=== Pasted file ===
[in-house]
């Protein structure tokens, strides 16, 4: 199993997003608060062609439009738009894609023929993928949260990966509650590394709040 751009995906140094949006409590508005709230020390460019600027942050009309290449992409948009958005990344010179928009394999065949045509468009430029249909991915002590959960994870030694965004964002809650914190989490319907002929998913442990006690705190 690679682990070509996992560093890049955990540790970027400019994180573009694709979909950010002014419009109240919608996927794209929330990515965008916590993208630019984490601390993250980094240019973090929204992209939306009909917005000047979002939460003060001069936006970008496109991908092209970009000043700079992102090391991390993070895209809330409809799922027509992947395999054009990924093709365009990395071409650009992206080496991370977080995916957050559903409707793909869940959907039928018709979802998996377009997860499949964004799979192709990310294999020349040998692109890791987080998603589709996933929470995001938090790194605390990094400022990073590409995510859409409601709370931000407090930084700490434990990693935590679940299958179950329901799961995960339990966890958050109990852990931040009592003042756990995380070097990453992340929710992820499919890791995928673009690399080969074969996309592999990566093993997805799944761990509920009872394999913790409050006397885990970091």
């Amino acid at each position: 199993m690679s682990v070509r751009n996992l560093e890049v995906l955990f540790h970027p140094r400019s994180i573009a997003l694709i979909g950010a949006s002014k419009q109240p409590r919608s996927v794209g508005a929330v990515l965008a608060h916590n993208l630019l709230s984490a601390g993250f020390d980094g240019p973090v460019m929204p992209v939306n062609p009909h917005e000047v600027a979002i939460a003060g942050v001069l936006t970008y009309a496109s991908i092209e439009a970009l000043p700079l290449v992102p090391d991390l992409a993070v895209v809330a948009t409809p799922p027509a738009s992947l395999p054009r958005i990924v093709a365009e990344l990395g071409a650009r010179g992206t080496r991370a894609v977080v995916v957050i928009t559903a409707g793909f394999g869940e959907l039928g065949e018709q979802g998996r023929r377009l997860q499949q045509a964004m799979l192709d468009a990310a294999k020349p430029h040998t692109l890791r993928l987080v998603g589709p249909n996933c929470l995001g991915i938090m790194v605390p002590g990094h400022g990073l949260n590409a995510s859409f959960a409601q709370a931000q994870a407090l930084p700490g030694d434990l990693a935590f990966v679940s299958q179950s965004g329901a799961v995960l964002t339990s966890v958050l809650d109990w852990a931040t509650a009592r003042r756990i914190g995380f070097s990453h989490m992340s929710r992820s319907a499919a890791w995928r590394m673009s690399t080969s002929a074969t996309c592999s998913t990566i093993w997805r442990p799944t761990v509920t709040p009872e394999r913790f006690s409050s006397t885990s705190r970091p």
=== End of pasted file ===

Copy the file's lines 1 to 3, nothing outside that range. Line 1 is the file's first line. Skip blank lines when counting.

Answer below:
[in-house]
């Protein structure tokens, strides 16, 4: 199993997003608060062609439009738009894609023929993928949260990966509650590394709040 751009995906140094949006409590508005709230020390460019600027942050009309290449992409948009958005990344010179928009394999065949045509468009430029249909991915002590959960994870030694965004964002809650914190989490319907002929998913442990006690705190 690679682990070509996992560093890049955990540790970027400019994180573009694709979909950010002014419009109240919608996927794209929330990515965008916590993208630019984490601390993250980094240019973090929204992209939306009909917005000047979002939460003060001069936006970008496109991908092209970009000043700079992102090391991390993070895209809330409809799922027509992947395999054009990924093709365009990395071409650009992206080496991370977080995916957050559903409707793909869940959907039928018709979802998996377009997860499949964004799979192709990310294999020349040998692109890791987080998603589709996933929470995001938090790194605390990094400022990073590409995510859409409601709370931000407090930084700490434990990693935590679940299958179950329901799961995960339990966890958050109990852990931040009592003042756990995380070097990453992340929710992820499919890791995928673009690399080969074969996309592999990566093993997805799944761990509920009872394999913790409050006397885990970091």
């Amino acid at each position: 199993m690679s682990v070509r751009n996992l560093e890049v995906l955990f540790h970027p140094r400019s994180i573009a997003l694709i979909g950010a949006s002014k419009q109240p409590r919608s996927v794209g508005a929330v990515l965008a608060h916590n993208l630019l709230s984490a601390g993250f020390d980094g240019p973090v460019m929204p992209v939306n062609p009909h917005e000047v600027a979002i939460a003060g942050v001069l936006t970008y009309a496109s991908i092209e439009a970009l000043p700079l290449v992102p090391d991390l992409a993070v895209v809330a948009t409809p799922p027509a738009s992947l395999p054009r958005i990924v093709a365009e990344l990395g071409a650009r010179g992206t080496r991370a894609v977080v995916v957050i928009t559903a409707g793909f394999g869940e959907l039928g065949e018709q979802g998996r023929r377009l997860q499949q045509a964004m799979l192709d468009a990310a294999k020349p430029h040998t692109l890791r993928l987080v998603g589709p249909n996933c929470l995001g991915i938090m790194v605390p002590g990094h400022g990073l949260n590409a995510s859409f959960a409601q709370a931000q994870a407090l930084p700490g030694d434990l990693a935590f990966v679940s299958q179950s965004g329901a799961v995960l964002t339990s966890v958050l809650d109990w852990a931040t509650a009592r003042r756990i914190g995380f070097s990453h989490m992340s929710r992820s319907a499919a890791w995928r590394m673009s690399t080969s002929a074969t996309c592999s998913t990566i093993w997805r442990p799944t761990v509920t709040p009872e394999r913790f006690s409050s006397t885990s705190r970091p």